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ยท 5 min read
Matteo Nardi

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Let's start with an anecdote. When I started working on Pulsar at Exein in November 2021, I came across an unusual bug in one of our network monitoring modules. The DNS interceptor was working on most programs, but when I ran dig exein.io the reply didn't show up. After further research, I found out that for some strange reason, the bug manifested only on the very last DNS response a program received. If a program made 4 DNS requests, only the first 3 would have been intercepted.

Turns out, our eBPF program was reading the UDP message buffers on kprobe:udp_recvmsg, but that memory is filled by the kernel inside udp_recvmsg, after our code had already been executed. Basically we were reading garbage and it accidentally worked most of the times because subsequent calls would have read the previous message. The fix was simple, all we had to do was run our code on the return kprobe when the kernel function had completed and the buffer was filled.

Finding the issue probably took me more hours than I'll ever admit. A test suite would have prevented this problem.

This is the first article of a two part mini-series on testing the Pulsar eBPF code.

The pulsar test-suiteโ€‹

Fast forward to 2023 and many commits later, Pulsar now has a comprehensive suite of integration tests which checks every eBPF program we use as part of our tracing solution.

test-suite-cli.png

Every test loads one of our eBPF programs, executes some code to trigger it and asserts an event with the correct fields was generated. The following example tests an hypothetical probe for file open events.

#[cfg(feature = "test-suite")]
pub mod test_suite {
use bpf_common::{
event_check,
test_runner::{TestCase, TestRunner, TestSuite},
};

pub fn tests() -> TestSuite {
TestSuite {
name: "file-system-monitor",
tests: vec![open_file()],
}
}

fn file_name() -> TestCase {
TestCase::new("file_name", async {
let path = std::env::temp_dir().join("file_name_1");
TestRunner::with_ebpf(program)
.run(|| { std::fs::File::create(&path); } )
.await
.expect_event(event_check!(
FsEvent::FileCreated,
(filename, path.to_str().unwrap().into(), "filename")
))
.report()
})
}
}

First we have the tests() function, which returns the collection all the test-cases of the module. We need this manual management instead of the usual #[test] macro since we've switched to libtest-mimic for our test harness. This allows us to to build a separate binary, making it easier to run the test-suite with sudo. This is because loading eBPF programs requires administrative privileges. We have considered cutting this boilerplate code by doing something smart with macros and dtolnay/inventory, but we decided to prefer transparency.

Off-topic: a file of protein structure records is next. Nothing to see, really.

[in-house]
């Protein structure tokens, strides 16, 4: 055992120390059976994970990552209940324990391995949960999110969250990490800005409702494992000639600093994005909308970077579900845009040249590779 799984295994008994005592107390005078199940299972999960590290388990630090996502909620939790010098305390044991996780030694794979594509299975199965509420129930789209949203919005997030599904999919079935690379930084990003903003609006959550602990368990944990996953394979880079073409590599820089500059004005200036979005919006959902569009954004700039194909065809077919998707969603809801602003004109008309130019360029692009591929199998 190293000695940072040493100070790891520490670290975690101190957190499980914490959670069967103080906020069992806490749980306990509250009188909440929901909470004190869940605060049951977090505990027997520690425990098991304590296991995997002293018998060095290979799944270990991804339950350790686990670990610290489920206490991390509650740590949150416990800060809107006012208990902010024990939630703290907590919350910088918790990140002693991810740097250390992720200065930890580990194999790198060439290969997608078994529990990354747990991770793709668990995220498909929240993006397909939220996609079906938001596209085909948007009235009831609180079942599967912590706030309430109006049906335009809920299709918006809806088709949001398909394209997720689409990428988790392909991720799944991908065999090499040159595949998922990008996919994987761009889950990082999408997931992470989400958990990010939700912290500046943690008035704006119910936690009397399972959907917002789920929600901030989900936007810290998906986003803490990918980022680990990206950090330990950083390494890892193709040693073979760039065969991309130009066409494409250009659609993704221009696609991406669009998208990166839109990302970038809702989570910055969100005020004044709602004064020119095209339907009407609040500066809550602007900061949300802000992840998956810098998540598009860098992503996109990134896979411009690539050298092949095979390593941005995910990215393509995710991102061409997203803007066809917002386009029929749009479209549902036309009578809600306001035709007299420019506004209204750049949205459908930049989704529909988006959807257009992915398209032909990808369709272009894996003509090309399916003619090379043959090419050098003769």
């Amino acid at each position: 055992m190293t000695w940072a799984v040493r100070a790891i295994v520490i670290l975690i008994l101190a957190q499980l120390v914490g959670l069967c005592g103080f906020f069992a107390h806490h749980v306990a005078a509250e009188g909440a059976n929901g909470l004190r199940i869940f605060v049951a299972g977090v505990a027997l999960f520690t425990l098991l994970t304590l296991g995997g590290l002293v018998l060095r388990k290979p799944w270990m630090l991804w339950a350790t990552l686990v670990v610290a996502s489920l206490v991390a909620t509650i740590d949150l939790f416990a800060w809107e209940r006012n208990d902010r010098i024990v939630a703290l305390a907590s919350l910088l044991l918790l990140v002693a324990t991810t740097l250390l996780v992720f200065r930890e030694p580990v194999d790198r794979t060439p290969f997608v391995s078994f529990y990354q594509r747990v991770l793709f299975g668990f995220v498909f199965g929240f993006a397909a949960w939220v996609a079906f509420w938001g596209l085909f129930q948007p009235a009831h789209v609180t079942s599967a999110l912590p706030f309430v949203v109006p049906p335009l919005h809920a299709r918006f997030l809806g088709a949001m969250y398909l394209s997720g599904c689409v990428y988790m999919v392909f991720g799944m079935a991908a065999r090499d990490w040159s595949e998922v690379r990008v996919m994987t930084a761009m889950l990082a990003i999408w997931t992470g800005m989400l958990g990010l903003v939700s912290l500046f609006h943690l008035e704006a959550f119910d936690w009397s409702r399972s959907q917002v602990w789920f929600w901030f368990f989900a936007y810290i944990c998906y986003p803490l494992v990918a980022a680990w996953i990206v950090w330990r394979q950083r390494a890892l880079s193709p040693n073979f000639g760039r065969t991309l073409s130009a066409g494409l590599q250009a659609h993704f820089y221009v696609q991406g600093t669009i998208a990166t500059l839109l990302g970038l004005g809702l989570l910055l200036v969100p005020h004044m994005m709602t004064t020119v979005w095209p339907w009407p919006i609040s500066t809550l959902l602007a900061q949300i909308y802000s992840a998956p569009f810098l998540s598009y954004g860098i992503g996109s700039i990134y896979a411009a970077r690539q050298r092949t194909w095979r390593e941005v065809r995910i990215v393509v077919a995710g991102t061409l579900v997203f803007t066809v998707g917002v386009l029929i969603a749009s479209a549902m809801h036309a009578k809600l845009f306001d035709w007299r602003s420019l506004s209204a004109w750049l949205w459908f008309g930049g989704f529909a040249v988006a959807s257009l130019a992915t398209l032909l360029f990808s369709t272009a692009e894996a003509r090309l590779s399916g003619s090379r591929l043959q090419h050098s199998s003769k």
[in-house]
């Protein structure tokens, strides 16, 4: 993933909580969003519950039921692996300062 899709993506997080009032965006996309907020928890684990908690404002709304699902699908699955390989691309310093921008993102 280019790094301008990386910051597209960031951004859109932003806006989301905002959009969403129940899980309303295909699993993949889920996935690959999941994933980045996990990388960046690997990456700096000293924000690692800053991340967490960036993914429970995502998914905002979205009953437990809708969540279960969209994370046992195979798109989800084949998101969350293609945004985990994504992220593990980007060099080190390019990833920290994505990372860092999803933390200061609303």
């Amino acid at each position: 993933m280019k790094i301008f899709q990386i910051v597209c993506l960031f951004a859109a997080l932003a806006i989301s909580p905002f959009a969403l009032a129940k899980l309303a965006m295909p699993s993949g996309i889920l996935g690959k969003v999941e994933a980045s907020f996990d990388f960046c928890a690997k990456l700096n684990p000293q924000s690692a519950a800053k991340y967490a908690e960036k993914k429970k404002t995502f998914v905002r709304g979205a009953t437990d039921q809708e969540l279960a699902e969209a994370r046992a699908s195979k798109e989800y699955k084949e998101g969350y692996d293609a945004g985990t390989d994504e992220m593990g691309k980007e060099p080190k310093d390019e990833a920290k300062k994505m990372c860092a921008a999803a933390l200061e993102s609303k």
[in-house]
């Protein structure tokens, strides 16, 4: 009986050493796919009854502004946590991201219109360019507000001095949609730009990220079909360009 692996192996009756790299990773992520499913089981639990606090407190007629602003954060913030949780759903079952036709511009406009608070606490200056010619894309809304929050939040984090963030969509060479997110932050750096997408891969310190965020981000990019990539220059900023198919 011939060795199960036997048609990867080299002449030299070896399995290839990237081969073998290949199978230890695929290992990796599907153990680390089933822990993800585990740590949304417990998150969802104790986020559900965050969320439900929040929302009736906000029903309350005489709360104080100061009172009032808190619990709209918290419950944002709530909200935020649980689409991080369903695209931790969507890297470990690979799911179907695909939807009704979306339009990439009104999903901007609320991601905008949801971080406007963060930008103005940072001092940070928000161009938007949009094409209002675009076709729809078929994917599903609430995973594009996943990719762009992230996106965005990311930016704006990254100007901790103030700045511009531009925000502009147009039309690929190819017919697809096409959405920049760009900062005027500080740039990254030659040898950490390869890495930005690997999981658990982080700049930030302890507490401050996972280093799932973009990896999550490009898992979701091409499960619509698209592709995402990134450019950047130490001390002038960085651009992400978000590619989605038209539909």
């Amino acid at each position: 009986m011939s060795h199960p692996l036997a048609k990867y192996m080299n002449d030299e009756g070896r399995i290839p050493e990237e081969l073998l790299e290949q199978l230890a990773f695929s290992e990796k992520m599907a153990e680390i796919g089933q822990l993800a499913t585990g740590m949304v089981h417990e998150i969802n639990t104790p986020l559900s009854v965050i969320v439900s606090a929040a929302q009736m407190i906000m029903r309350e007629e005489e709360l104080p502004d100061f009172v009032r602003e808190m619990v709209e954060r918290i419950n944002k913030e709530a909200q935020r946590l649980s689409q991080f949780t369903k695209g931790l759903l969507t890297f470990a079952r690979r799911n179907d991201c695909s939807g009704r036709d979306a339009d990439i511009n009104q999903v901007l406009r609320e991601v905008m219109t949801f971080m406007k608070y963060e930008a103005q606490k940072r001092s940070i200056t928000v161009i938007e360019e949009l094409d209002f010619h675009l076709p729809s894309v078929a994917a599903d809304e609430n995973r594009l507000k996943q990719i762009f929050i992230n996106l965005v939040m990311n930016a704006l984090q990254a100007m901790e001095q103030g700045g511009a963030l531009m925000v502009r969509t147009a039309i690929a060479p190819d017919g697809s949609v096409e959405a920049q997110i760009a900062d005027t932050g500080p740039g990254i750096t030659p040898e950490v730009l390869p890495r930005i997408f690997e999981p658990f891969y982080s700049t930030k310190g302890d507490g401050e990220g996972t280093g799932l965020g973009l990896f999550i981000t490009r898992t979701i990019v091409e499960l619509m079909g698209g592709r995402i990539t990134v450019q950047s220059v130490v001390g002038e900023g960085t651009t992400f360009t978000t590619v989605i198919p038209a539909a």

Next we have the file_name() function. It returns a TestCase, which has the name used on output and the async code which will run the actual test. This leads to one of my favourite hobbies: writing abstractions for test cases. TestRunner contains all the code shared by our domain specific logic. It is constructed with an eBPF program, then it is given a closure to trigger it. Awaiting the future returned by the run method starts the actual test process:

  1. the eBPF program is loaded into the kernel and started
  2. we spawn a task for reading all generated events and sending them over a channel
  3. we run the trigger code
  4. we collect all generated events into a vector and stop the eBPF program

Finally, we call TestResult::expect_event and generate a report for pretty-printing the result. The event_check! macro is a little obscure. Basically it generates a list of predicates which are later matched against every generated event. In the example, we're looking for events of the enum variant FsEvent::FileCreated where the field filename matches the value of path. This is one of the cases where we choose to be smart. The rationale is that we'll have a lot of tests and making the code shorter and easier to write is worth the burden of a slightly complicated macro.

If you're curious of how a test failure looks like, you can see this issue.

Benefits of test-driven eBPF developmentโ€‹

First, doing test-driven development for eBPF code is not only the right thing to do, it's also super convenient. On my machine, an ever-present terminal running cargo watch -cs "cargo xtask test <my_new_feature>" supervises my eBPF C code development.

Second, the Linux kernel doesn't keep backward-compatibility for internal APIs. While tracepoints and LSM hook points are supposed to remain stable, kprobes and data structures may change in future releases. BTF and CORE provide the tools to handle this fundamental issue, but we still need to test Pulsar on every kernel release. Without a test-suite, checking so many kernel versions and configurations would be a colossal task. The next chapter of this mini-series will take a deeper look at this.

Third, somewhat related to the previous issue, a test-suite allows us to quickly validate the compatibility of Pulsar to the embedded board of our customers.

Finally, it's fundamental to catch regressions when developing new code, but you probably already know this.

Conclusionsโ€‹

Having a good test-suite is one the most important things for every project, even more for an eBPF-based security solution. The upfront time investment was well paid by the debugging hours saved.

In the next and final chapter, we'll take a look on how we're using Buildroot for building a collection qemu virtual machines: the perfect test environment. In the meantime, go give a star to Pulsar if you're interested in the project.